China is injecting $188 billion into its economy as the Evergrande crisis comes to a head

·3 min read
People wearing masks seen at the Tiananmen Square.
Chinese authorities are moving in to bolster economic growth.Sheldon Cooper/SOPA Images/LightRocket/Getty Images
  • China's central bank is injecting $188 billion into a faltering economy to support lending.

  • It comes after struggling real-estate giant Evergrande said there's "no guarantee" it can meet debt repayments.

  • A later statement from a meeting of China's leaders emphasized "growth stability" as a priority.

Beijing is stepping in to prop up China's faltering economy just as real-estate giant Evergrande's crisis comes to a head.

On Monday, the People's Bank of China (PBC) said it would inject 1.2 trillion yuan ($188 billion) into the economy to support business and household lending. It will do this by cutting the "reserve requirement ratio," or the amount of cash banks must hold in reserve, by 50 basis points from December 15.

The action was a "convenient, if not coincident, cushion for Evergrande's looming debt default," Vishnu Varathan, head of economics and strategy at Mizuho Bank, said.

Debt-laden real estate giant Evergrande said last week there was "no guarantee" it would have enough funds to meet debt repayments. This triggered coordinated responses from regulatory authorities seeking to reassure investors that the fallout would be contained and that the government is stepping in to help.

Beijing followed up the central bank's action Tuesday with a statement from a meeting of its top leaders that emphasized "growth stability," according to the Xinhua state news agency. Analysts are scrutinizing the language in the statement and pouncing on the government's highlight of "stability" as the top economic priority for 2022.

Nomura's China economists Ting Lu and Jing Wang said the words point to "Beijing's increasing concerns about the growth slowdown."

Chinese leaders also said the country would focus on promoting the healthy development of the property sector next year. It pledged to boost the affordable housing supply and to support the private housing market to meet reasonable needs, Xinhua reported.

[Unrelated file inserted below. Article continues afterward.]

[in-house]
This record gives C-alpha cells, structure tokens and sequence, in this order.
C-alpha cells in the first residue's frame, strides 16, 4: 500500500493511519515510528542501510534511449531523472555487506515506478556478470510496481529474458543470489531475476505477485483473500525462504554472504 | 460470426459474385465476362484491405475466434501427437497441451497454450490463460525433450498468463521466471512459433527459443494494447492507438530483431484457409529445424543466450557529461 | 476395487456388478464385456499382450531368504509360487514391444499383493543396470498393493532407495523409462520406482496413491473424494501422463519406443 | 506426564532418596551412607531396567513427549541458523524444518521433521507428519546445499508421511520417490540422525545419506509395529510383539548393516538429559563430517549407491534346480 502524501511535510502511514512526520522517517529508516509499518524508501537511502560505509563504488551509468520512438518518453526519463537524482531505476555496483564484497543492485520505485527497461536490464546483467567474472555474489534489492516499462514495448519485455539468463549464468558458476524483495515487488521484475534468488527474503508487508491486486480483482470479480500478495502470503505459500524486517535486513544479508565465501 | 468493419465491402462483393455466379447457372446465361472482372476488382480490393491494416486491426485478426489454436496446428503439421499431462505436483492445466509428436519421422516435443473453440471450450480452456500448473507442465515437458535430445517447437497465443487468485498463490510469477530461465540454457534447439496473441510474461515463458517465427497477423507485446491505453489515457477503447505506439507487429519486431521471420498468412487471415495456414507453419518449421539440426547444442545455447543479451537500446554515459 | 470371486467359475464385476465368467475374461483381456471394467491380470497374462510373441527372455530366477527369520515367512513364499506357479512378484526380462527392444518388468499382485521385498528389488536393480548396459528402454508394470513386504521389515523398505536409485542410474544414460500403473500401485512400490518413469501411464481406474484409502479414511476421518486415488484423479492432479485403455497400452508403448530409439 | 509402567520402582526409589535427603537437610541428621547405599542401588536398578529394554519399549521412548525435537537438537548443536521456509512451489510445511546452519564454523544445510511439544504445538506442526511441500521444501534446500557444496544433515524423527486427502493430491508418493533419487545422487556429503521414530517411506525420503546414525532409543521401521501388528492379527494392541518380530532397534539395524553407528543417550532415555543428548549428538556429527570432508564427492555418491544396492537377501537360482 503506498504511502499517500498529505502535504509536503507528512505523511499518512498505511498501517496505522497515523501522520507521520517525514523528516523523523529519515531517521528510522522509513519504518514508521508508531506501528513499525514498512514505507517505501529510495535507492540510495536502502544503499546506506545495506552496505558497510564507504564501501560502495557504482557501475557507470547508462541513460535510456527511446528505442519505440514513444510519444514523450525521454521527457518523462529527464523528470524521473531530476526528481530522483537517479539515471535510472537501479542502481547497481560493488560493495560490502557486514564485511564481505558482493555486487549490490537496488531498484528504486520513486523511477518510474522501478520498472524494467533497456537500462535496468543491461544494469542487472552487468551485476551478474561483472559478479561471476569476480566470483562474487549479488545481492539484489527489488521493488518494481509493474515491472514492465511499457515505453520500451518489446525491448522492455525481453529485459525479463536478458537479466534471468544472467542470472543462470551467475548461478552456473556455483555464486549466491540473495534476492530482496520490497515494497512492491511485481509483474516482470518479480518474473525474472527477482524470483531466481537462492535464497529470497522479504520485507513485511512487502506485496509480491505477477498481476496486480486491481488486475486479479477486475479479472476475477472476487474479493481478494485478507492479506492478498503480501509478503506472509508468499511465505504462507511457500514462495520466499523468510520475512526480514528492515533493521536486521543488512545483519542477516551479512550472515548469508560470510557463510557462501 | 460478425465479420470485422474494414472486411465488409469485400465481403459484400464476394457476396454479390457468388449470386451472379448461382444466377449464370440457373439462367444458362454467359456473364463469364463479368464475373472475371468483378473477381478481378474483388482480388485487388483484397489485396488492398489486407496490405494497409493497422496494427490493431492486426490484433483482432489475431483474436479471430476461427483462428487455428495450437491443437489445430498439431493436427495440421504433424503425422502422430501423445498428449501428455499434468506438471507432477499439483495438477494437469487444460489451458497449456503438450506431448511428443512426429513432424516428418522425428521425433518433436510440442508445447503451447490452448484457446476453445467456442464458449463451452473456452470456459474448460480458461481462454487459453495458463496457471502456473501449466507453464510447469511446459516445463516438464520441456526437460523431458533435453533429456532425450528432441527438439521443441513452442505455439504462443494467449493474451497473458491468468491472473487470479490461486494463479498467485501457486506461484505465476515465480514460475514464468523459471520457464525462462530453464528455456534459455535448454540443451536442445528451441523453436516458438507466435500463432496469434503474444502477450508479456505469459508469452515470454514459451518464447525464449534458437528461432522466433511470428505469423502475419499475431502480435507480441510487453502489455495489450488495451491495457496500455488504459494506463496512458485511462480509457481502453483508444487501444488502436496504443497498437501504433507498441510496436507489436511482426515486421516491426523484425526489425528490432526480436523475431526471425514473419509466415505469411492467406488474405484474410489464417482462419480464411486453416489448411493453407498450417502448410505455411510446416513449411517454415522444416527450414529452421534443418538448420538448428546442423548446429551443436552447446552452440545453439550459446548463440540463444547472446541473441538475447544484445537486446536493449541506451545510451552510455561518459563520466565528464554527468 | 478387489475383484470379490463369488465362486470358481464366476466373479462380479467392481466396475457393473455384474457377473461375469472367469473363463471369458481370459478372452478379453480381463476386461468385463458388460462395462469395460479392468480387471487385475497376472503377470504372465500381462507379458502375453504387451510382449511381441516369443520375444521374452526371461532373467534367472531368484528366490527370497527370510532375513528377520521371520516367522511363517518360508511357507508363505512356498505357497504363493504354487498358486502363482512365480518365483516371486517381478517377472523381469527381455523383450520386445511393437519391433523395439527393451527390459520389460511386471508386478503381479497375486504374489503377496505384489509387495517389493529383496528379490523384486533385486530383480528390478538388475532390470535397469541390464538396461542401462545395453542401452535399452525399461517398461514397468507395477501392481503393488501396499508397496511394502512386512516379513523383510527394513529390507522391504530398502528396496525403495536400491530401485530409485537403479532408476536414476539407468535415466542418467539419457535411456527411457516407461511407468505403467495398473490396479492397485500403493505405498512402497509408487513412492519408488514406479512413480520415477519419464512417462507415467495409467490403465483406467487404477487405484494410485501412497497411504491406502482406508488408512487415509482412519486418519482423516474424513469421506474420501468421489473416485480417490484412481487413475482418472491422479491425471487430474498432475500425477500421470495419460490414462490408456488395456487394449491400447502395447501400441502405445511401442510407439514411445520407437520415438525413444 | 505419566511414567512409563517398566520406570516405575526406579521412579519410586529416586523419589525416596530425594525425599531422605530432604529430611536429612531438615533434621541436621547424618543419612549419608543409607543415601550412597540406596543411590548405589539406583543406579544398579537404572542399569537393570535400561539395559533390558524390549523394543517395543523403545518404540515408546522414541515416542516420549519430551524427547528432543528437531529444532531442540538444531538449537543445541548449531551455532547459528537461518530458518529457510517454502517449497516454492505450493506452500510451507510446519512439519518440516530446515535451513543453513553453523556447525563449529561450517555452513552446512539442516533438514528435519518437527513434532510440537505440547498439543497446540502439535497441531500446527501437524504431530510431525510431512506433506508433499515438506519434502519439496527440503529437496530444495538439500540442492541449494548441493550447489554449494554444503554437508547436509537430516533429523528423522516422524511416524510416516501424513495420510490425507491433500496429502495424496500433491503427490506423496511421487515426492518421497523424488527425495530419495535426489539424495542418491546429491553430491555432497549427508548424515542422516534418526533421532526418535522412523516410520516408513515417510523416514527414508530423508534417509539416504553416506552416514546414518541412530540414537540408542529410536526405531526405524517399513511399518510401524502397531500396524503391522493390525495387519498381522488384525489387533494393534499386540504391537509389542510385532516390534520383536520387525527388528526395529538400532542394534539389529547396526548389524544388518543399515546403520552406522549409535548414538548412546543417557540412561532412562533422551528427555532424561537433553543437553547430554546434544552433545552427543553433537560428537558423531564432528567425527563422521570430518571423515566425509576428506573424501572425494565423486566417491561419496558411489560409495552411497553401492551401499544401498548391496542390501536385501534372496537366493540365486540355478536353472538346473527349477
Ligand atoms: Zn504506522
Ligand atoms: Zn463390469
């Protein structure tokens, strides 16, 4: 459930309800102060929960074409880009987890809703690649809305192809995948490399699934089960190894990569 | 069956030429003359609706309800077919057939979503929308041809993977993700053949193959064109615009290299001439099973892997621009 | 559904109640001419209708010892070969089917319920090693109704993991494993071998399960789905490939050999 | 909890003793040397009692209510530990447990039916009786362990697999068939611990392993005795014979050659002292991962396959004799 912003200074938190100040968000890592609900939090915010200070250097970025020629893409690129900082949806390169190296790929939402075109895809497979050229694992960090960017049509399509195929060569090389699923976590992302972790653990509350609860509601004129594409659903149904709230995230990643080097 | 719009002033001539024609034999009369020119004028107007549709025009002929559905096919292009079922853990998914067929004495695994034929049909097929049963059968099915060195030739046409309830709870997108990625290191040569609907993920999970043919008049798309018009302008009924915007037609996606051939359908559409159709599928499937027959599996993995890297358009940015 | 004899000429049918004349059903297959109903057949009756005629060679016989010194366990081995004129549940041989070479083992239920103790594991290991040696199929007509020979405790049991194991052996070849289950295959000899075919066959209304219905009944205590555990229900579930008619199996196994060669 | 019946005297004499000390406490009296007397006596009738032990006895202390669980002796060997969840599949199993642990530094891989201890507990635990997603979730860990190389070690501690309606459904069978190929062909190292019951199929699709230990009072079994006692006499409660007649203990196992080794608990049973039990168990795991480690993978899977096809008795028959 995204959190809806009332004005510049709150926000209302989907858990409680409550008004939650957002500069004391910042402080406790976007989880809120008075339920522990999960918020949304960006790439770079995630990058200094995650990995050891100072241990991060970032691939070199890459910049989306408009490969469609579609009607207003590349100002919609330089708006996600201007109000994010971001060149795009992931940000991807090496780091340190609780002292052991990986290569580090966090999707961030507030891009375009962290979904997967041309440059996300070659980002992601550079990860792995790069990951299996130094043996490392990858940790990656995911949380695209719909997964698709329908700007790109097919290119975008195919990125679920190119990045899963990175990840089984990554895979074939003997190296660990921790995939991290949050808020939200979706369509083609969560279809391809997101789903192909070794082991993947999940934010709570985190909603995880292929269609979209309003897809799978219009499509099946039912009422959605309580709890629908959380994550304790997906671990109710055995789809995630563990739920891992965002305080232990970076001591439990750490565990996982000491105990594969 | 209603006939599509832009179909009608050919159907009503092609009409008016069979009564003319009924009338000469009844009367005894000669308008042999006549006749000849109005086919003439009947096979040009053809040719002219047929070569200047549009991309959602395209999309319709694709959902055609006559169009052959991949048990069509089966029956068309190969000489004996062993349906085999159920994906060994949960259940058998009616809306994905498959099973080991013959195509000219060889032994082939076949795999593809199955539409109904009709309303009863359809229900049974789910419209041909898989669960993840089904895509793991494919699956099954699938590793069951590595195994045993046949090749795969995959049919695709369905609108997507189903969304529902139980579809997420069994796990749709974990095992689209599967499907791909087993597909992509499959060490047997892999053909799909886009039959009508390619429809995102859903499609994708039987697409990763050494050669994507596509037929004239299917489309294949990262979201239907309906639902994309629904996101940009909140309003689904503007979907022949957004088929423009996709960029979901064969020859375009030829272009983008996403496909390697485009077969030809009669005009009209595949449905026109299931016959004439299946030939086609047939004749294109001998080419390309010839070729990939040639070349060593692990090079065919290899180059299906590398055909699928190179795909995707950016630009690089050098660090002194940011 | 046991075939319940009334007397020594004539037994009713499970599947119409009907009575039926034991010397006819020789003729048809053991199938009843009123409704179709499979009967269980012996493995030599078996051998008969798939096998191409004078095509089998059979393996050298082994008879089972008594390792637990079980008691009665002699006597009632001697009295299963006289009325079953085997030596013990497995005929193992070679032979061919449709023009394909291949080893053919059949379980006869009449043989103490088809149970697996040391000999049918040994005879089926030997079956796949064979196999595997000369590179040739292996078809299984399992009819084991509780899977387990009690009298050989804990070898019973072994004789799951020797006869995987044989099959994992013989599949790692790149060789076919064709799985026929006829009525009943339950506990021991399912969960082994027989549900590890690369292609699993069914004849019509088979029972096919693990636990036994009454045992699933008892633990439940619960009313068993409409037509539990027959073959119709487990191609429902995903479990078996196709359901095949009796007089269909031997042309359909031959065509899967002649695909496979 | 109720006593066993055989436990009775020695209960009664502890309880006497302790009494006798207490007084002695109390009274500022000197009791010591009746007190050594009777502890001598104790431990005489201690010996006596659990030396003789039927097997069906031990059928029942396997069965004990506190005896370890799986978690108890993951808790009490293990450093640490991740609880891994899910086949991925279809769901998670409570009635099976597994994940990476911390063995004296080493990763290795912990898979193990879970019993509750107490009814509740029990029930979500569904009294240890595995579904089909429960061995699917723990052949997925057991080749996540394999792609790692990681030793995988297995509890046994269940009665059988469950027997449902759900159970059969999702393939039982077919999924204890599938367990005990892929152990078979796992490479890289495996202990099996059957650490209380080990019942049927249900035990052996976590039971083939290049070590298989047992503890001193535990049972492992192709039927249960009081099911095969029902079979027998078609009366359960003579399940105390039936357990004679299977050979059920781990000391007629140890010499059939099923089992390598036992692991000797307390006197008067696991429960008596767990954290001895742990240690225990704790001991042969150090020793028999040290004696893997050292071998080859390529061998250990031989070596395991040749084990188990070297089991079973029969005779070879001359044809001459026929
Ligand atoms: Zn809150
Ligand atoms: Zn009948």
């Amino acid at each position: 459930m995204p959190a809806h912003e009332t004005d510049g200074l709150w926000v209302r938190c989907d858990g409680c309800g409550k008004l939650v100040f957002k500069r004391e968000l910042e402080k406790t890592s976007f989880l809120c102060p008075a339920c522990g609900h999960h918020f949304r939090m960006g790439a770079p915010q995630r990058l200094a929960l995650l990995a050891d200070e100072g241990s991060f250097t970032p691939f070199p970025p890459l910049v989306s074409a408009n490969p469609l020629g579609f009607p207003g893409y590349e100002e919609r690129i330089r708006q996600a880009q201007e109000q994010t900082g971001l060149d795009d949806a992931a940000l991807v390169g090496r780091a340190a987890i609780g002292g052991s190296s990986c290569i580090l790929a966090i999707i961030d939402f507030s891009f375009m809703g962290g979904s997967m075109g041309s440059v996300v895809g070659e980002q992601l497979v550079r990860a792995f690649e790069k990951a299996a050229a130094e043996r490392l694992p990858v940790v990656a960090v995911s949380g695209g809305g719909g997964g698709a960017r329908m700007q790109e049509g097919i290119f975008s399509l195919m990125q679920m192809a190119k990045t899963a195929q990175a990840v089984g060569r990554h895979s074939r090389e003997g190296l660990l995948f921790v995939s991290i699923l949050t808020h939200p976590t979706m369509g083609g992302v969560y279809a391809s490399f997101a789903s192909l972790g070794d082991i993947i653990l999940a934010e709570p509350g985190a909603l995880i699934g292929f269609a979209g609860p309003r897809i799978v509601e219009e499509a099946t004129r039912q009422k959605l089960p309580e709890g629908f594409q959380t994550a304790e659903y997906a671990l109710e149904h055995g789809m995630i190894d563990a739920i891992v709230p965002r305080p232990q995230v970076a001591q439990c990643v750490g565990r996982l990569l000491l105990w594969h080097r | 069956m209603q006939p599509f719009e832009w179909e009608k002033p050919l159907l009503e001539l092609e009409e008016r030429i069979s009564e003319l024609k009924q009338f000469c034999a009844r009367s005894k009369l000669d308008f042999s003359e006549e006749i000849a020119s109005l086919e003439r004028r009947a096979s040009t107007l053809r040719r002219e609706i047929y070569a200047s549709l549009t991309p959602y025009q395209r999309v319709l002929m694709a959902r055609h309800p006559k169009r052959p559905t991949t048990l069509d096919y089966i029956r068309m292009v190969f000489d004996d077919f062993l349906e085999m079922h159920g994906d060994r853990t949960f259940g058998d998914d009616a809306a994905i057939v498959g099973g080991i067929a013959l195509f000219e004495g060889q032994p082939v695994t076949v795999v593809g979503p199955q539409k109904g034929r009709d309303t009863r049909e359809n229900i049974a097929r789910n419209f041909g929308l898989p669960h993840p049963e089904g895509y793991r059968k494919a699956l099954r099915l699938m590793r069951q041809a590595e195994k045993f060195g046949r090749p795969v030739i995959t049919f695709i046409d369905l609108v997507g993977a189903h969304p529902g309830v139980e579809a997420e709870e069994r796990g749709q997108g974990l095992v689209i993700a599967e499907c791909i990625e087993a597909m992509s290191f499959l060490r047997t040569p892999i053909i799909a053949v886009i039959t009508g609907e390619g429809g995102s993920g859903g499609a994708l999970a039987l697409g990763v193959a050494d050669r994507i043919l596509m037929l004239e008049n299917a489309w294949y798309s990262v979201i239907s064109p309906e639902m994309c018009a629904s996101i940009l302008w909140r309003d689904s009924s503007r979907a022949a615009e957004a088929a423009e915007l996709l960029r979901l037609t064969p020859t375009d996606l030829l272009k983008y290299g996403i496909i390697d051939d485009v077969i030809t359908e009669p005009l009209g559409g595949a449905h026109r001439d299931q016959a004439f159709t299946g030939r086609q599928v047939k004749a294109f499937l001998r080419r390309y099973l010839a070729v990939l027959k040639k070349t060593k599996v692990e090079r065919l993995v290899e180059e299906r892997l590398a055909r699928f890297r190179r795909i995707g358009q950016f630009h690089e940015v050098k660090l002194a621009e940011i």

"If this materializes, it could be a positive piece of news as it might correct many of these market-distorting curbs," the Nomura economists said.

The moves come as China's economy has slowed in recent months, with growth slower than expected in the third quarter. The country is also facing an energy shortage and a resurgence in COVID-19 cases that may derail growth.

Monday's action, in particular, "suggests to us that the debate within China over whether and how much to ease seems to have been finally won by those seeking quick economic relief and who advocate that structural issues such as excessive leverage be given lower priority for now," economist Nigel Chiang of Centennial Asia Advisors said in a note published on the Smartkarma platform.

"The economy must have turned out to be weaker than the leaders had expected, tilting the view of the balance of risks towards worrying more about growth," he added.

Chiang said he expects more easing measures in the weeks ahead as China seeks to bolster its economy.

China has been cracking down on its red-hot property market. Last year, authorities put new limits on how much banks can lend to the property sector, contributing to the sector's cash crunch that many now worry may spill over into the broader global economy.

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